At the first sight of the trailer for Symbol, my next movie, I came to two reasonable hypotheses: either this movie with its incongruous premise is a masterpiece or it will turn out to be the most ridiculous piece of crap I will see this year.
Less than twenty minutes into Hitoshi Matsumoto’s Symbol, I had deduced the latter to be true. In the film, a Japanese man, trapped inside a square, white room with no windows or doors, discovers that pressing each of the cherubim-sized penises the walls are covered with has beneficial or unexpected consequences. Meanwhile, in Mexico, an aging wrestler prepares for a title fight, assisted by his eccentric family.
The premise for Symbol is so odd and original, it feels like a creative blank slate, opening great possibilities for entertainment. But the movie never lives up to its potential, choosing rather to limit itself to slapstick gags, immature, dull and predictable, every time our protagonist presses one of the aforementioned penises. The movie misses every mark for surprise, every opportunity for relevance, overlooking most of the psychological, semiotic, sociological and philosophical leads of its promising premise. Even the mysterious Mexican side story, which, at first, is a mystery as to how it relates to the principal narrative, evoking the weight of old age and generational conflict, ends up as an unfulfilling, juvenile gag halfway through the running time.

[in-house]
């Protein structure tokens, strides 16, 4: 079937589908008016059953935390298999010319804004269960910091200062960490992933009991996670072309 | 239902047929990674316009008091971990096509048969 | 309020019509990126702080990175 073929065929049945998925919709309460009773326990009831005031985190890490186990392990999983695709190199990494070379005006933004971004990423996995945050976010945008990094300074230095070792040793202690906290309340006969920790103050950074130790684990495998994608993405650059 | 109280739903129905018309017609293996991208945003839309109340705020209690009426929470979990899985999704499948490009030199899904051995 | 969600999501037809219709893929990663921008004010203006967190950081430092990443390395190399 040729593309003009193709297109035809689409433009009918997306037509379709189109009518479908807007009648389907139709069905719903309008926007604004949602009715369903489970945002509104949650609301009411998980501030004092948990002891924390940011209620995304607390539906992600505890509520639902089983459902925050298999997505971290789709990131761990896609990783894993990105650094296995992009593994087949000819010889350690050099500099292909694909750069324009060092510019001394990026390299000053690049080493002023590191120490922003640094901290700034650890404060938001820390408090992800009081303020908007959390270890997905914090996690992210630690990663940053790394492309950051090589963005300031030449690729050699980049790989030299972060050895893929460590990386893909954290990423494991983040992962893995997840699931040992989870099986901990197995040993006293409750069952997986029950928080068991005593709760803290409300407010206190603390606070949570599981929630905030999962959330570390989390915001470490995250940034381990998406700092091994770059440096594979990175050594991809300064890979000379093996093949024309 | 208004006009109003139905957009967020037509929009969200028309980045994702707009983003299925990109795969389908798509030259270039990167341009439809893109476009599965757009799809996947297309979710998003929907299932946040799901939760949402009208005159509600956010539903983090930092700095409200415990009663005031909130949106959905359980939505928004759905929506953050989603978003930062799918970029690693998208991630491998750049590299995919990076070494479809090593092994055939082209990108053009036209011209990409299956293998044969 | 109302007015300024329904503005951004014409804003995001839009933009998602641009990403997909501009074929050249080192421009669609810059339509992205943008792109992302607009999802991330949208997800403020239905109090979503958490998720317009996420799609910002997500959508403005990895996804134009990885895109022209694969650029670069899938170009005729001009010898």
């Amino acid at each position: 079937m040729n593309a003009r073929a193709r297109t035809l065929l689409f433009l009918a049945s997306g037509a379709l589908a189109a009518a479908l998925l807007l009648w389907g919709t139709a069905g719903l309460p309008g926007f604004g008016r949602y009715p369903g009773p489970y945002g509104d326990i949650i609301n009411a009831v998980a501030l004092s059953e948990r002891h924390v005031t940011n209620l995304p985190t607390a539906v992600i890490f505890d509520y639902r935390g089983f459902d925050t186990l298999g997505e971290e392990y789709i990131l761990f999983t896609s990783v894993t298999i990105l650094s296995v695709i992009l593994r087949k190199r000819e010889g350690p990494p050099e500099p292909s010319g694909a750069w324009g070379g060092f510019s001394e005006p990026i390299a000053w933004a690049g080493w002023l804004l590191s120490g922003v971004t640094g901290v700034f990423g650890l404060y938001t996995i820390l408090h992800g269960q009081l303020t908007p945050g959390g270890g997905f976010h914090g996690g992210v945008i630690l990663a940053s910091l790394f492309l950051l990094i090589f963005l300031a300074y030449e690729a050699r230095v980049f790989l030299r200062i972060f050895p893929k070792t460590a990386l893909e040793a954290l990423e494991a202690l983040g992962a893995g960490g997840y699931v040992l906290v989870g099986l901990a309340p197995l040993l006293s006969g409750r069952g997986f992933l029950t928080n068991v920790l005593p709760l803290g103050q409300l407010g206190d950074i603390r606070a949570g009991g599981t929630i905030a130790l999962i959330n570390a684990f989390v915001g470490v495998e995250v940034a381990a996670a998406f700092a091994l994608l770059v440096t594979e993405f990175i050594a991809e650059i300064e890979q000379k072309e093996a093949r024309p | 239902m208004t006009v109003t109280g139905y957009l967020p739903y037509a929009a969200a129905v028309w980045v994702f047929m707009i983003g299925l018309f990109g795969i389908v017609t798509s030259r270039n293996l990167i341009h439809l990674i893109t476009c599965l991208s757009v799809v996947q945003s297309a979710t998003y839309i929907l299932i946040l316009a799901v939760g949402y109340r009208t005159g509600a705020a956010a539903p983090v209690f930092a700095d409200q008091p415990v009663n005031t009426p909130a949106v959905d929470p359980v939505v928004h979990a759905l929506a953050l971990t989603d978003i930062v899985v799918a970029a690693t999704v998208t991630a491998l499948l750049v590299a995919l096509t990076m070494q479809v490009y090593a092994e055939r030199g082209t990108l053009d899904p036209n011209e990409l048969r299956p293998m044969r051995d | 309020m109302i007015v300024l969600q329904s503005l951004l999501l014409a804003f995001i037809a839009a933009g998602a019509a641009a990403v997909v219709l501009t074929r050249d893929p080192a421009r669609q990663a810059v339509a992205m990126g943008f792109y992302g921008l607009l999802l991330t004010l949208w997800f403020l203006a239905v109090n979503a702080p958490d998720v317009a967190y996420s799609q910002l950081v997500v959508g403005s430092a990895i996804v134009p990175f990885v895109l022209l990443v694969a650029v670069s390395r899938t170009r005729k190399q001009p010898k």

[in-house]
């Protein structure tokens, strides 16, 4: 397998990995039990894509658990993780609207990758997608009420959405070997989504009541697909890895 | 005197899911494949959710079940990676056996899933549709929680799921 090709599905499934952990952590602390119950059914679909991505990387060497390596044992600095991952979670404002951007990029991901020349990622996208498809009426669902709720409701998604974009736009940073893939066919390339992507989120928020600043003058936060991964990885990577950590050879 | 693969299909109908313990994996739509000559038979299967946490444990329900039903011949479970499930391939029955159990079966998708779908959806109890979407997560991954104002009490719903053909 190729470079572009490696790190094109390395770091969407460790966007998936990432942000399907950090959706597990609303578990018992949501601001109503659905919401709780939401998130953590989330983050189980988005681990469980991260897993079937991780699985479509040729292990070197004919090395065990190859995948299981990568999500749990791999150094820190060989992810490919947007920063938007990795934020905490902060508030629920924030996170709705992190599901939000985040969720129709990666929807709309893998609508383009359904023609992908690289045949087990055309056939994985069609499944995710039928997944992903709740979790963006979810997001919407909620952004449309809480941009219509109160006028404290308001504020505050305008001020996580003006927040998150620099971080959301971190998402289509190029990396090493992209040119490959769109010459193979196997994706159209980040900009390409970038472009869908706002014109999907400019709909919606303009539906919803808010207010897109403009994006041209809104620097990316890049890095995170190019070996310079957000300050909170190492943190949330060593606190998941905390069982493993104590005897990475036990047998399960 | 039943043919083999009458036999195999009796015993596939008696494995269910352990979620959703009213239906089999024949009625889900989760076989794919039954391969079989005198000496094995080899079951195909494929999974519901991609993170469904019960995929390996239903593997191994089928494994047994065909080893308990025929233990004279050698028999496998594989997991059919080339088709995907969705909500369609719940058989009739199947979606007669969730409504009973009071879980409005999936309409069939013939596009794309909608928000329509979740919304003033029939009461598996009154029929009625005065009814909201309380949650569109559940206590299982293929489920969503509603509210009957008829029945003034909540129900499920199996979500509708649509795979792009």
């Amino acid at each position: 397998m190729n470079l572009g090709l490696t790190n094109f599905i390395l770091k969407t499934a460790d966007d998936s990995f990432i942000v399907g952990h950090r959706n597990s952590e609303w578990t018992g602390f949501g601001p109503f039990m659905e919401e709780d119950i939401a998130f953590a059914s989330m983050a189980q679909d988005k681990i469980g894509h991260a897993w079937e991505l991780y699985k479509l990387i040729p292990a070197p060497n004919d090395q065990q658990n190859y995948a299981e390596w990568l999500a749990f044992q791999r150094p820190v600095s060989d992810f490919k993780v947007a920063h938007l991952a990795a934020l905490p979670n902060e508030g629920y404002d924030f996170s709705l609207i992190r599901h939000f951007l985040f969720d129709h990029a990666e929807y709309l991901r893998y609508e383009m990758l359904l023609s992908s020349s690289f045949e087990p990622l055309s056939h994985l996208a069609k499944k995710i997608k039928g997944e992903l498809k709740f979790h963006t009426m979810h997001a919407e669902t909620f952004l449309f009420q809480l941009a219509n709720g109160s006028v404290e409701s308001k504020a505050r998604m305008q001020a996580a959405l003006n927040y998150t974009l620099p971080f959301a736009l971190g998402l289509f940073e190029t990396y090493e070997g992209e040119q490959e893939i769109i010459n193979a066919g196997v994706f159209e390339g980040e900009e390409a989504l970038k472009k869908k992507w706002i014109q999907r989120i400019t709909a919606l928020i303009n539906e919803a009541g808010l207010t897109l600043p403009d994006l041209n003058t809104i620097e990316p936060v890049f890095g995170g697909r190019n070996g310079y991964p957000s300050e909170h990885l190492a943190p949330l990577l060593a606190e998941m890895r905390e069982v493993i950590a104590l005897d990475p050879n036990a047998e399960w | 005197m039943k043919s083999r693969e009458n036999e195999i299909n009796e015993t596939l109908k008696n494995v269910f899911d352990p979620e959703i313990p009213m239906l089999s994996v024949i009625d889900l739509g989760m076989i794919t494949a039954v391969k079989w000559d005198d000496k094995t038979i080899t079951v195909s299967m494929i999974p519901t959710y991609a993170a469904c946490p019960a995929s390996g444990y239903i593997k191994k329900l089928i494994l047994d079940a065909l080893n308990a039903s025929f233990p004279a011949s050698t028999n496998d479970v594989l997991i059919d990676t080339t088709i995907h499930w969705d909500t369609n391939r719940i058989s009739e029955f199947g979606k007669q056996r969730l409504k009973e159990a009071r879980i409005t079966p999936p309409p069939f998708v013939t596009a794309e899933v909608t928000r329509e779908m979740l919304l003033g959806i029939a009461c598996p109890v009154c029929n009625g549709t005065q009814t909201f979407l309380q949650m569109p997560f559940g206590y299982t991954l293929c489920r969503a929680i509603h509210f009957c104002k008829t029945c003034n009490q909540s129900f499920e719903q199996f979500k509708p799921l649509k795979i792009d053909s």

As we get to Symbol’s ridiculous ending, as the protagonist flies up through a long shaft towards freedom or some kind of heaven, I kept asking myself why I didn’t decide earlier to leave the screening and enjoy the sunny Saturday evening outside. I’m not alone; most of the De Seve Theater doesn’t wait for the credits to appear before heading towards the exit. A single man decides to clap frenetically at the rolling credits, compulsorily expressing his jubilation, noticeably compensating for what has been a painful shared experience.
Symbol is one of the worst movies I’ll get to see this year. But its worse transgression stems from its emaciated significance and the filmmaker’s ridiculous vision.